“Yeah. You go ahead and I’ll catch up.”
“Yeah. You go ahead and I’ll catch up.”
The younger version of himself grabbed her hand. She glanced at his hand or hers, curious.
“Thanks,” he had said.
“Don’t thank me,” she had replied, pulling her hand from him. “Please go before I change my mind.”
He had taken her words as sheer politeness, clueless as to how serious she really was. He had stepped across the creek and sneaked a glance behind. She was running, as fast and as hard as her body would allow her. Then a light materialized before her, and she vanished into the brightness. He had shaken it off attributing it to another one of the mysteries of this magical world. He had walked up to the door and knocked. The woman opened the door and welcomed him inside with open arms and a feast was waiting. A few minutes later Rebecca was forgotten. He was welcomed with open arms, and after he had eaten to his hearts content, he was given a nice warm bed. He woke up in chains. So the nightmare had begun…
Andrew blinked. Alison was just about to step over the creek. He couldn’t let her do that to herself!
“No!” He cried, sprinting forward. He caught a hold of her arm and pulled her back toward him. He whirled her around to face him. “I can’t let you do it! Dreams come true, yes, but so do nightmares. And the nightmares overshadow and dreams. It’s a horrible place!”
Alison gazed at him with wide eyes, “But you just said…”
“I know what I said. I wanted to escape, but I won’t let myself trick you into this dreadful place.”
“What should I do?”
“Yes,” he affirmed, pointing into the distance behind them. “Run as quick and as long as you can, and don’t look back. Please, before I change my mind.”
“Come with me!”
He gave a weak smile. “She wouldn’t let me. Her hold is too great, but she hasn’t dug her claws into you yet. So go. Run. Now!”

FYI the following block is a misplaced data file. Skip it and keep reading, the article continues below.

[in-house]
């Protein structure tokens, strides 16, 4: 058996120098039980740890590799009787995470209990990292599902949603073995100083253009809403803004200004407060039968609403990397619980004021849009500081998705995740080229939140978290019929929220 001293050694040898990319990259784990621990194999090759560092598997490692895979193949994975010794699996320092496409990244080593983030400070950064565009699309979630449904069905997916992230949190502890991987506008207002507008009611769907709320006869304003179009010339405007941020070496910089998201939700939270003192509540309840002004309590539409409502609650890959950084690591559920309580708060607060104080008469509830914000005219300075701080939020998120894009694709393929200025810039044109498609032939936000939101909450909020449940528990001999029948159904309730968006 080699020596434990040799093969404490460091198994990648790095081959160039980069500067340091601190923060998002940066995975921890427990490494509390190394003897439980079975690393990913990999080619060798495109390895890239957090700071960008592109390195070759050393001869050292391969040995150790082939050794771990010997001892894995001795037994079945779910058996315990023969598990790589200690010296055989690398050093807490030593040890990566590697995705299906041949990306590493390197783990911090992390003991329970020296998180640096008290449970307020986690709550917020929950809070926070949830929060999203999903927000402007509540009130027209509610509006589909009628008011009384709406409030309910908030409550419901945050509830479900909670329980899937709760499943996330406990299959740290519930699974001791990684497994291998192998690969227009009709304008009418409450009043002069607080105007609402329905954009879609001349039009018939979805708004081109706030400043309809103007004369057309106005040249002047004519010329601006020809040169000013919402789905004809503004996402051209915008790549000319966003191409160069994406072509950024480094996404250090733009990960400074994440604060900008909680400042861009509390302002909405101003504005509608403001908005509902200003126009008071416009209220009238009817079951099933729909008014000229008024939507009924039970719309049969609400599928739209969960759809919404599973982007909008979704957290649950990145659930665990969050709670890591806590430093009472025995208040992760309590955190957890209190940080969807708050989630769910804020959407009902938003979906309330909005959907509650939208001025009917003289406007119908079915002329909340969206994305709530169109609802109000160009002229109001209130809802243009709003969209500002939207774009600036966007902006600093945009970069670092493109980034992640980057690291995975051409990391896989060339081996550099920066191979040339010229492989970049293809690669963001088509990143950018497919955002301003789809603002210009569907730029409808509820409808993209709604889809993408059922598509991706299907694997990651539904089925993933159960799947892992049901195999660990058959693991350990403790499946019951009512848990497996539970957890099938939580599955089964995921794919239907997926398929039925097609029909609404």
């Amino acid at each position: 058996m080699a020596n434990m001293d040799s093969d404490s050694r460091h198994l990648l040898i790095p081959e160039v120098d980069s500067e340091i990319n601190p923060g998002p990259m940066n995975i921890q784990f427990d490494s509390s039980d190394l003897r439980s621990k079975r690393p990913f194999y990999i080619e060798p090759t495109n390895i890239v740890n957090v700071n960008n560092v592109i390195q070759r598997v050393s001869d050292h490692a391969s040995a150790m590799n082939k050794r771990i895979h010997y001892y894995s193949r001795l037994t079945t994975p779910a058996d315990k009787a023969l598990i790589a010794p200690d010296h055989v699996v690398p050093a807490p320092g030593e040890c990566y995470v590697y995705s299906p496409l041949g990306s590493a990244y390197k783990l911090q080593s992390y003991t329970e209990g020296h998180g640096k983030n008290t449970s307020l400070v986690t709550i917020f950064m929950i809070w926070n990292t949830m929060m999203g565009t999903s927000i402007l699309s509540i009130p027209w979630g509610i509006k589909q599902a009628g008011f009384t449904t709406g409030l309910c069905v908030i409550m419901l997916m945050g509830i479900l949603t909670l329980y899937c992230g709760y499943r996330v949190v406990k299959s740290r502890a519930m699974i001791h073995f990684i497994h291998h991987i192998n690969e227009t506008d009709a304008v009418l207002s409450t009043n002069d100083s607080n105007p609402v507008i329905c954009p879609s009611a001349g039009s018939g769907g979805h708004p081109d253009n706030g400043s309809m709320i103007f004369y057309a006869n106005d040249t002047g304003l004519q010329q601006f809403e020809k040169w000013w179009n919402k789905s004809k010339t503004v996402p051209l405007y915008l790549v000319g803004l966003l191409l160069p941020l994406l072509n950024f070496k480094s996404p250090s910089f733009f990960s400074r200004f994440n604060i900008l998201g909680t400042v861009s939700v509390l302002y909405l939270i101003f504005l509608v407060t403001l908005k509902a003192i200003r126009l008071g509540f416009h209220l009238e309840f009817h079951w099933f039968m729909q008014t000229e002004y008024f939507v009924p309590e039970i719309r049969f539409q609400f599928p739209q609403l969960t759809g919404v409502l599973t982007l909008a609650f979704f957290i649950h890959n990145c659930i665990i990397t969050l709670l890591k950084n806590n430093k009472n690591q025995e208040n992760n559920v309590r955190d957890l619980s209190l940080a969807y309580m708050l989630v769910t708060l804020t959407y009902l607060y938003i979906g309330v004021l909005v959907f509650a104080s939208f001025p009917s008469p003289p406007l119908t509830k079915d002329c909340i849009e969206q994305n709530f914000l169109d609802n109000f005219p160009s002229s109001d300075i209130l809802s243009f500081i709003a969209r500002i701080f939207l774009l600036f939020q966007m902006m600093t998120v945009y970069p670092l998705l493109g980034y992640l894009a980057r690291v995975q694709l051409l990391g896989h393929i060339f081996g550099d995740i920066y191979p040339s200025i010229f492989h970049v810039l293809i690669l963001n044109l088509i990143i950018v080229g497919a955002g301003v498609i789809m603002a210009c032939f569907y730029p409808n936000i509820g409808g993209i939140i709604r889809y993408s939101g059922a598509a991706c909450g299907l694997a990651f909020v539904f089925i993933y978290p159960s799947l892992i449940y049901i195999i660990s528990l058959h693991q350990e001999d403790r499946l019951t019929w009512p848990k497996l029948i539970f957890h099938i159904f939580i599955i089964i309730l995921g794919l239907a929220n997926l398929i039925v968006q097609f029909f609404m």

The girl took off, racing toward the horizon. Andrew smiled. Then unexpectedly his eyes opened in fright. An invisible force, like a noose, grabbed hold of his neck and dragged him to the desert floor. He began to gag and kick against the ground, and then abruptly stopped. He stared into the sky, a sudden calm washed over his face. His skin began to pale which made his piercing green eyes seem to glow. His blond hair fell over his left eye and he blinked before mustering up the strength to push himself onto his elbows. A shrill scream filled the air. Andrew’s skin shattered like glass, dry and cracked like the desert below, but he remained unmoved. Alison was free.
The invisible rope began dragging his body backward, through the creek and up the path toward the cabin, but his eyes still watched the girl’s running figure. Then a light appeared before the girl and, just like Rebecca before her, Alison dematerialized before his watchful eyes. He was hauled into the cabin and knocked against the wall. The woman was there. Her eyes lit with blazing with ire.
“You pathetic worm! How. Dare. You.”
Andrew closed his eyes, drowning her out. He didn’t care what happened to him. He had done the right thing and that was all that mattered.
Alison’s eyes fluttered open, revealing blurry blobs that told nothing of where she was. She shut her eyes and tried again. This time as her brown eyes searched the room; clear images were brought into focus. There were machines and beds and everything was white.
Her eyes flickered to the source of the voice. The voice belonged to an older woman who she immediately knew to be her mother.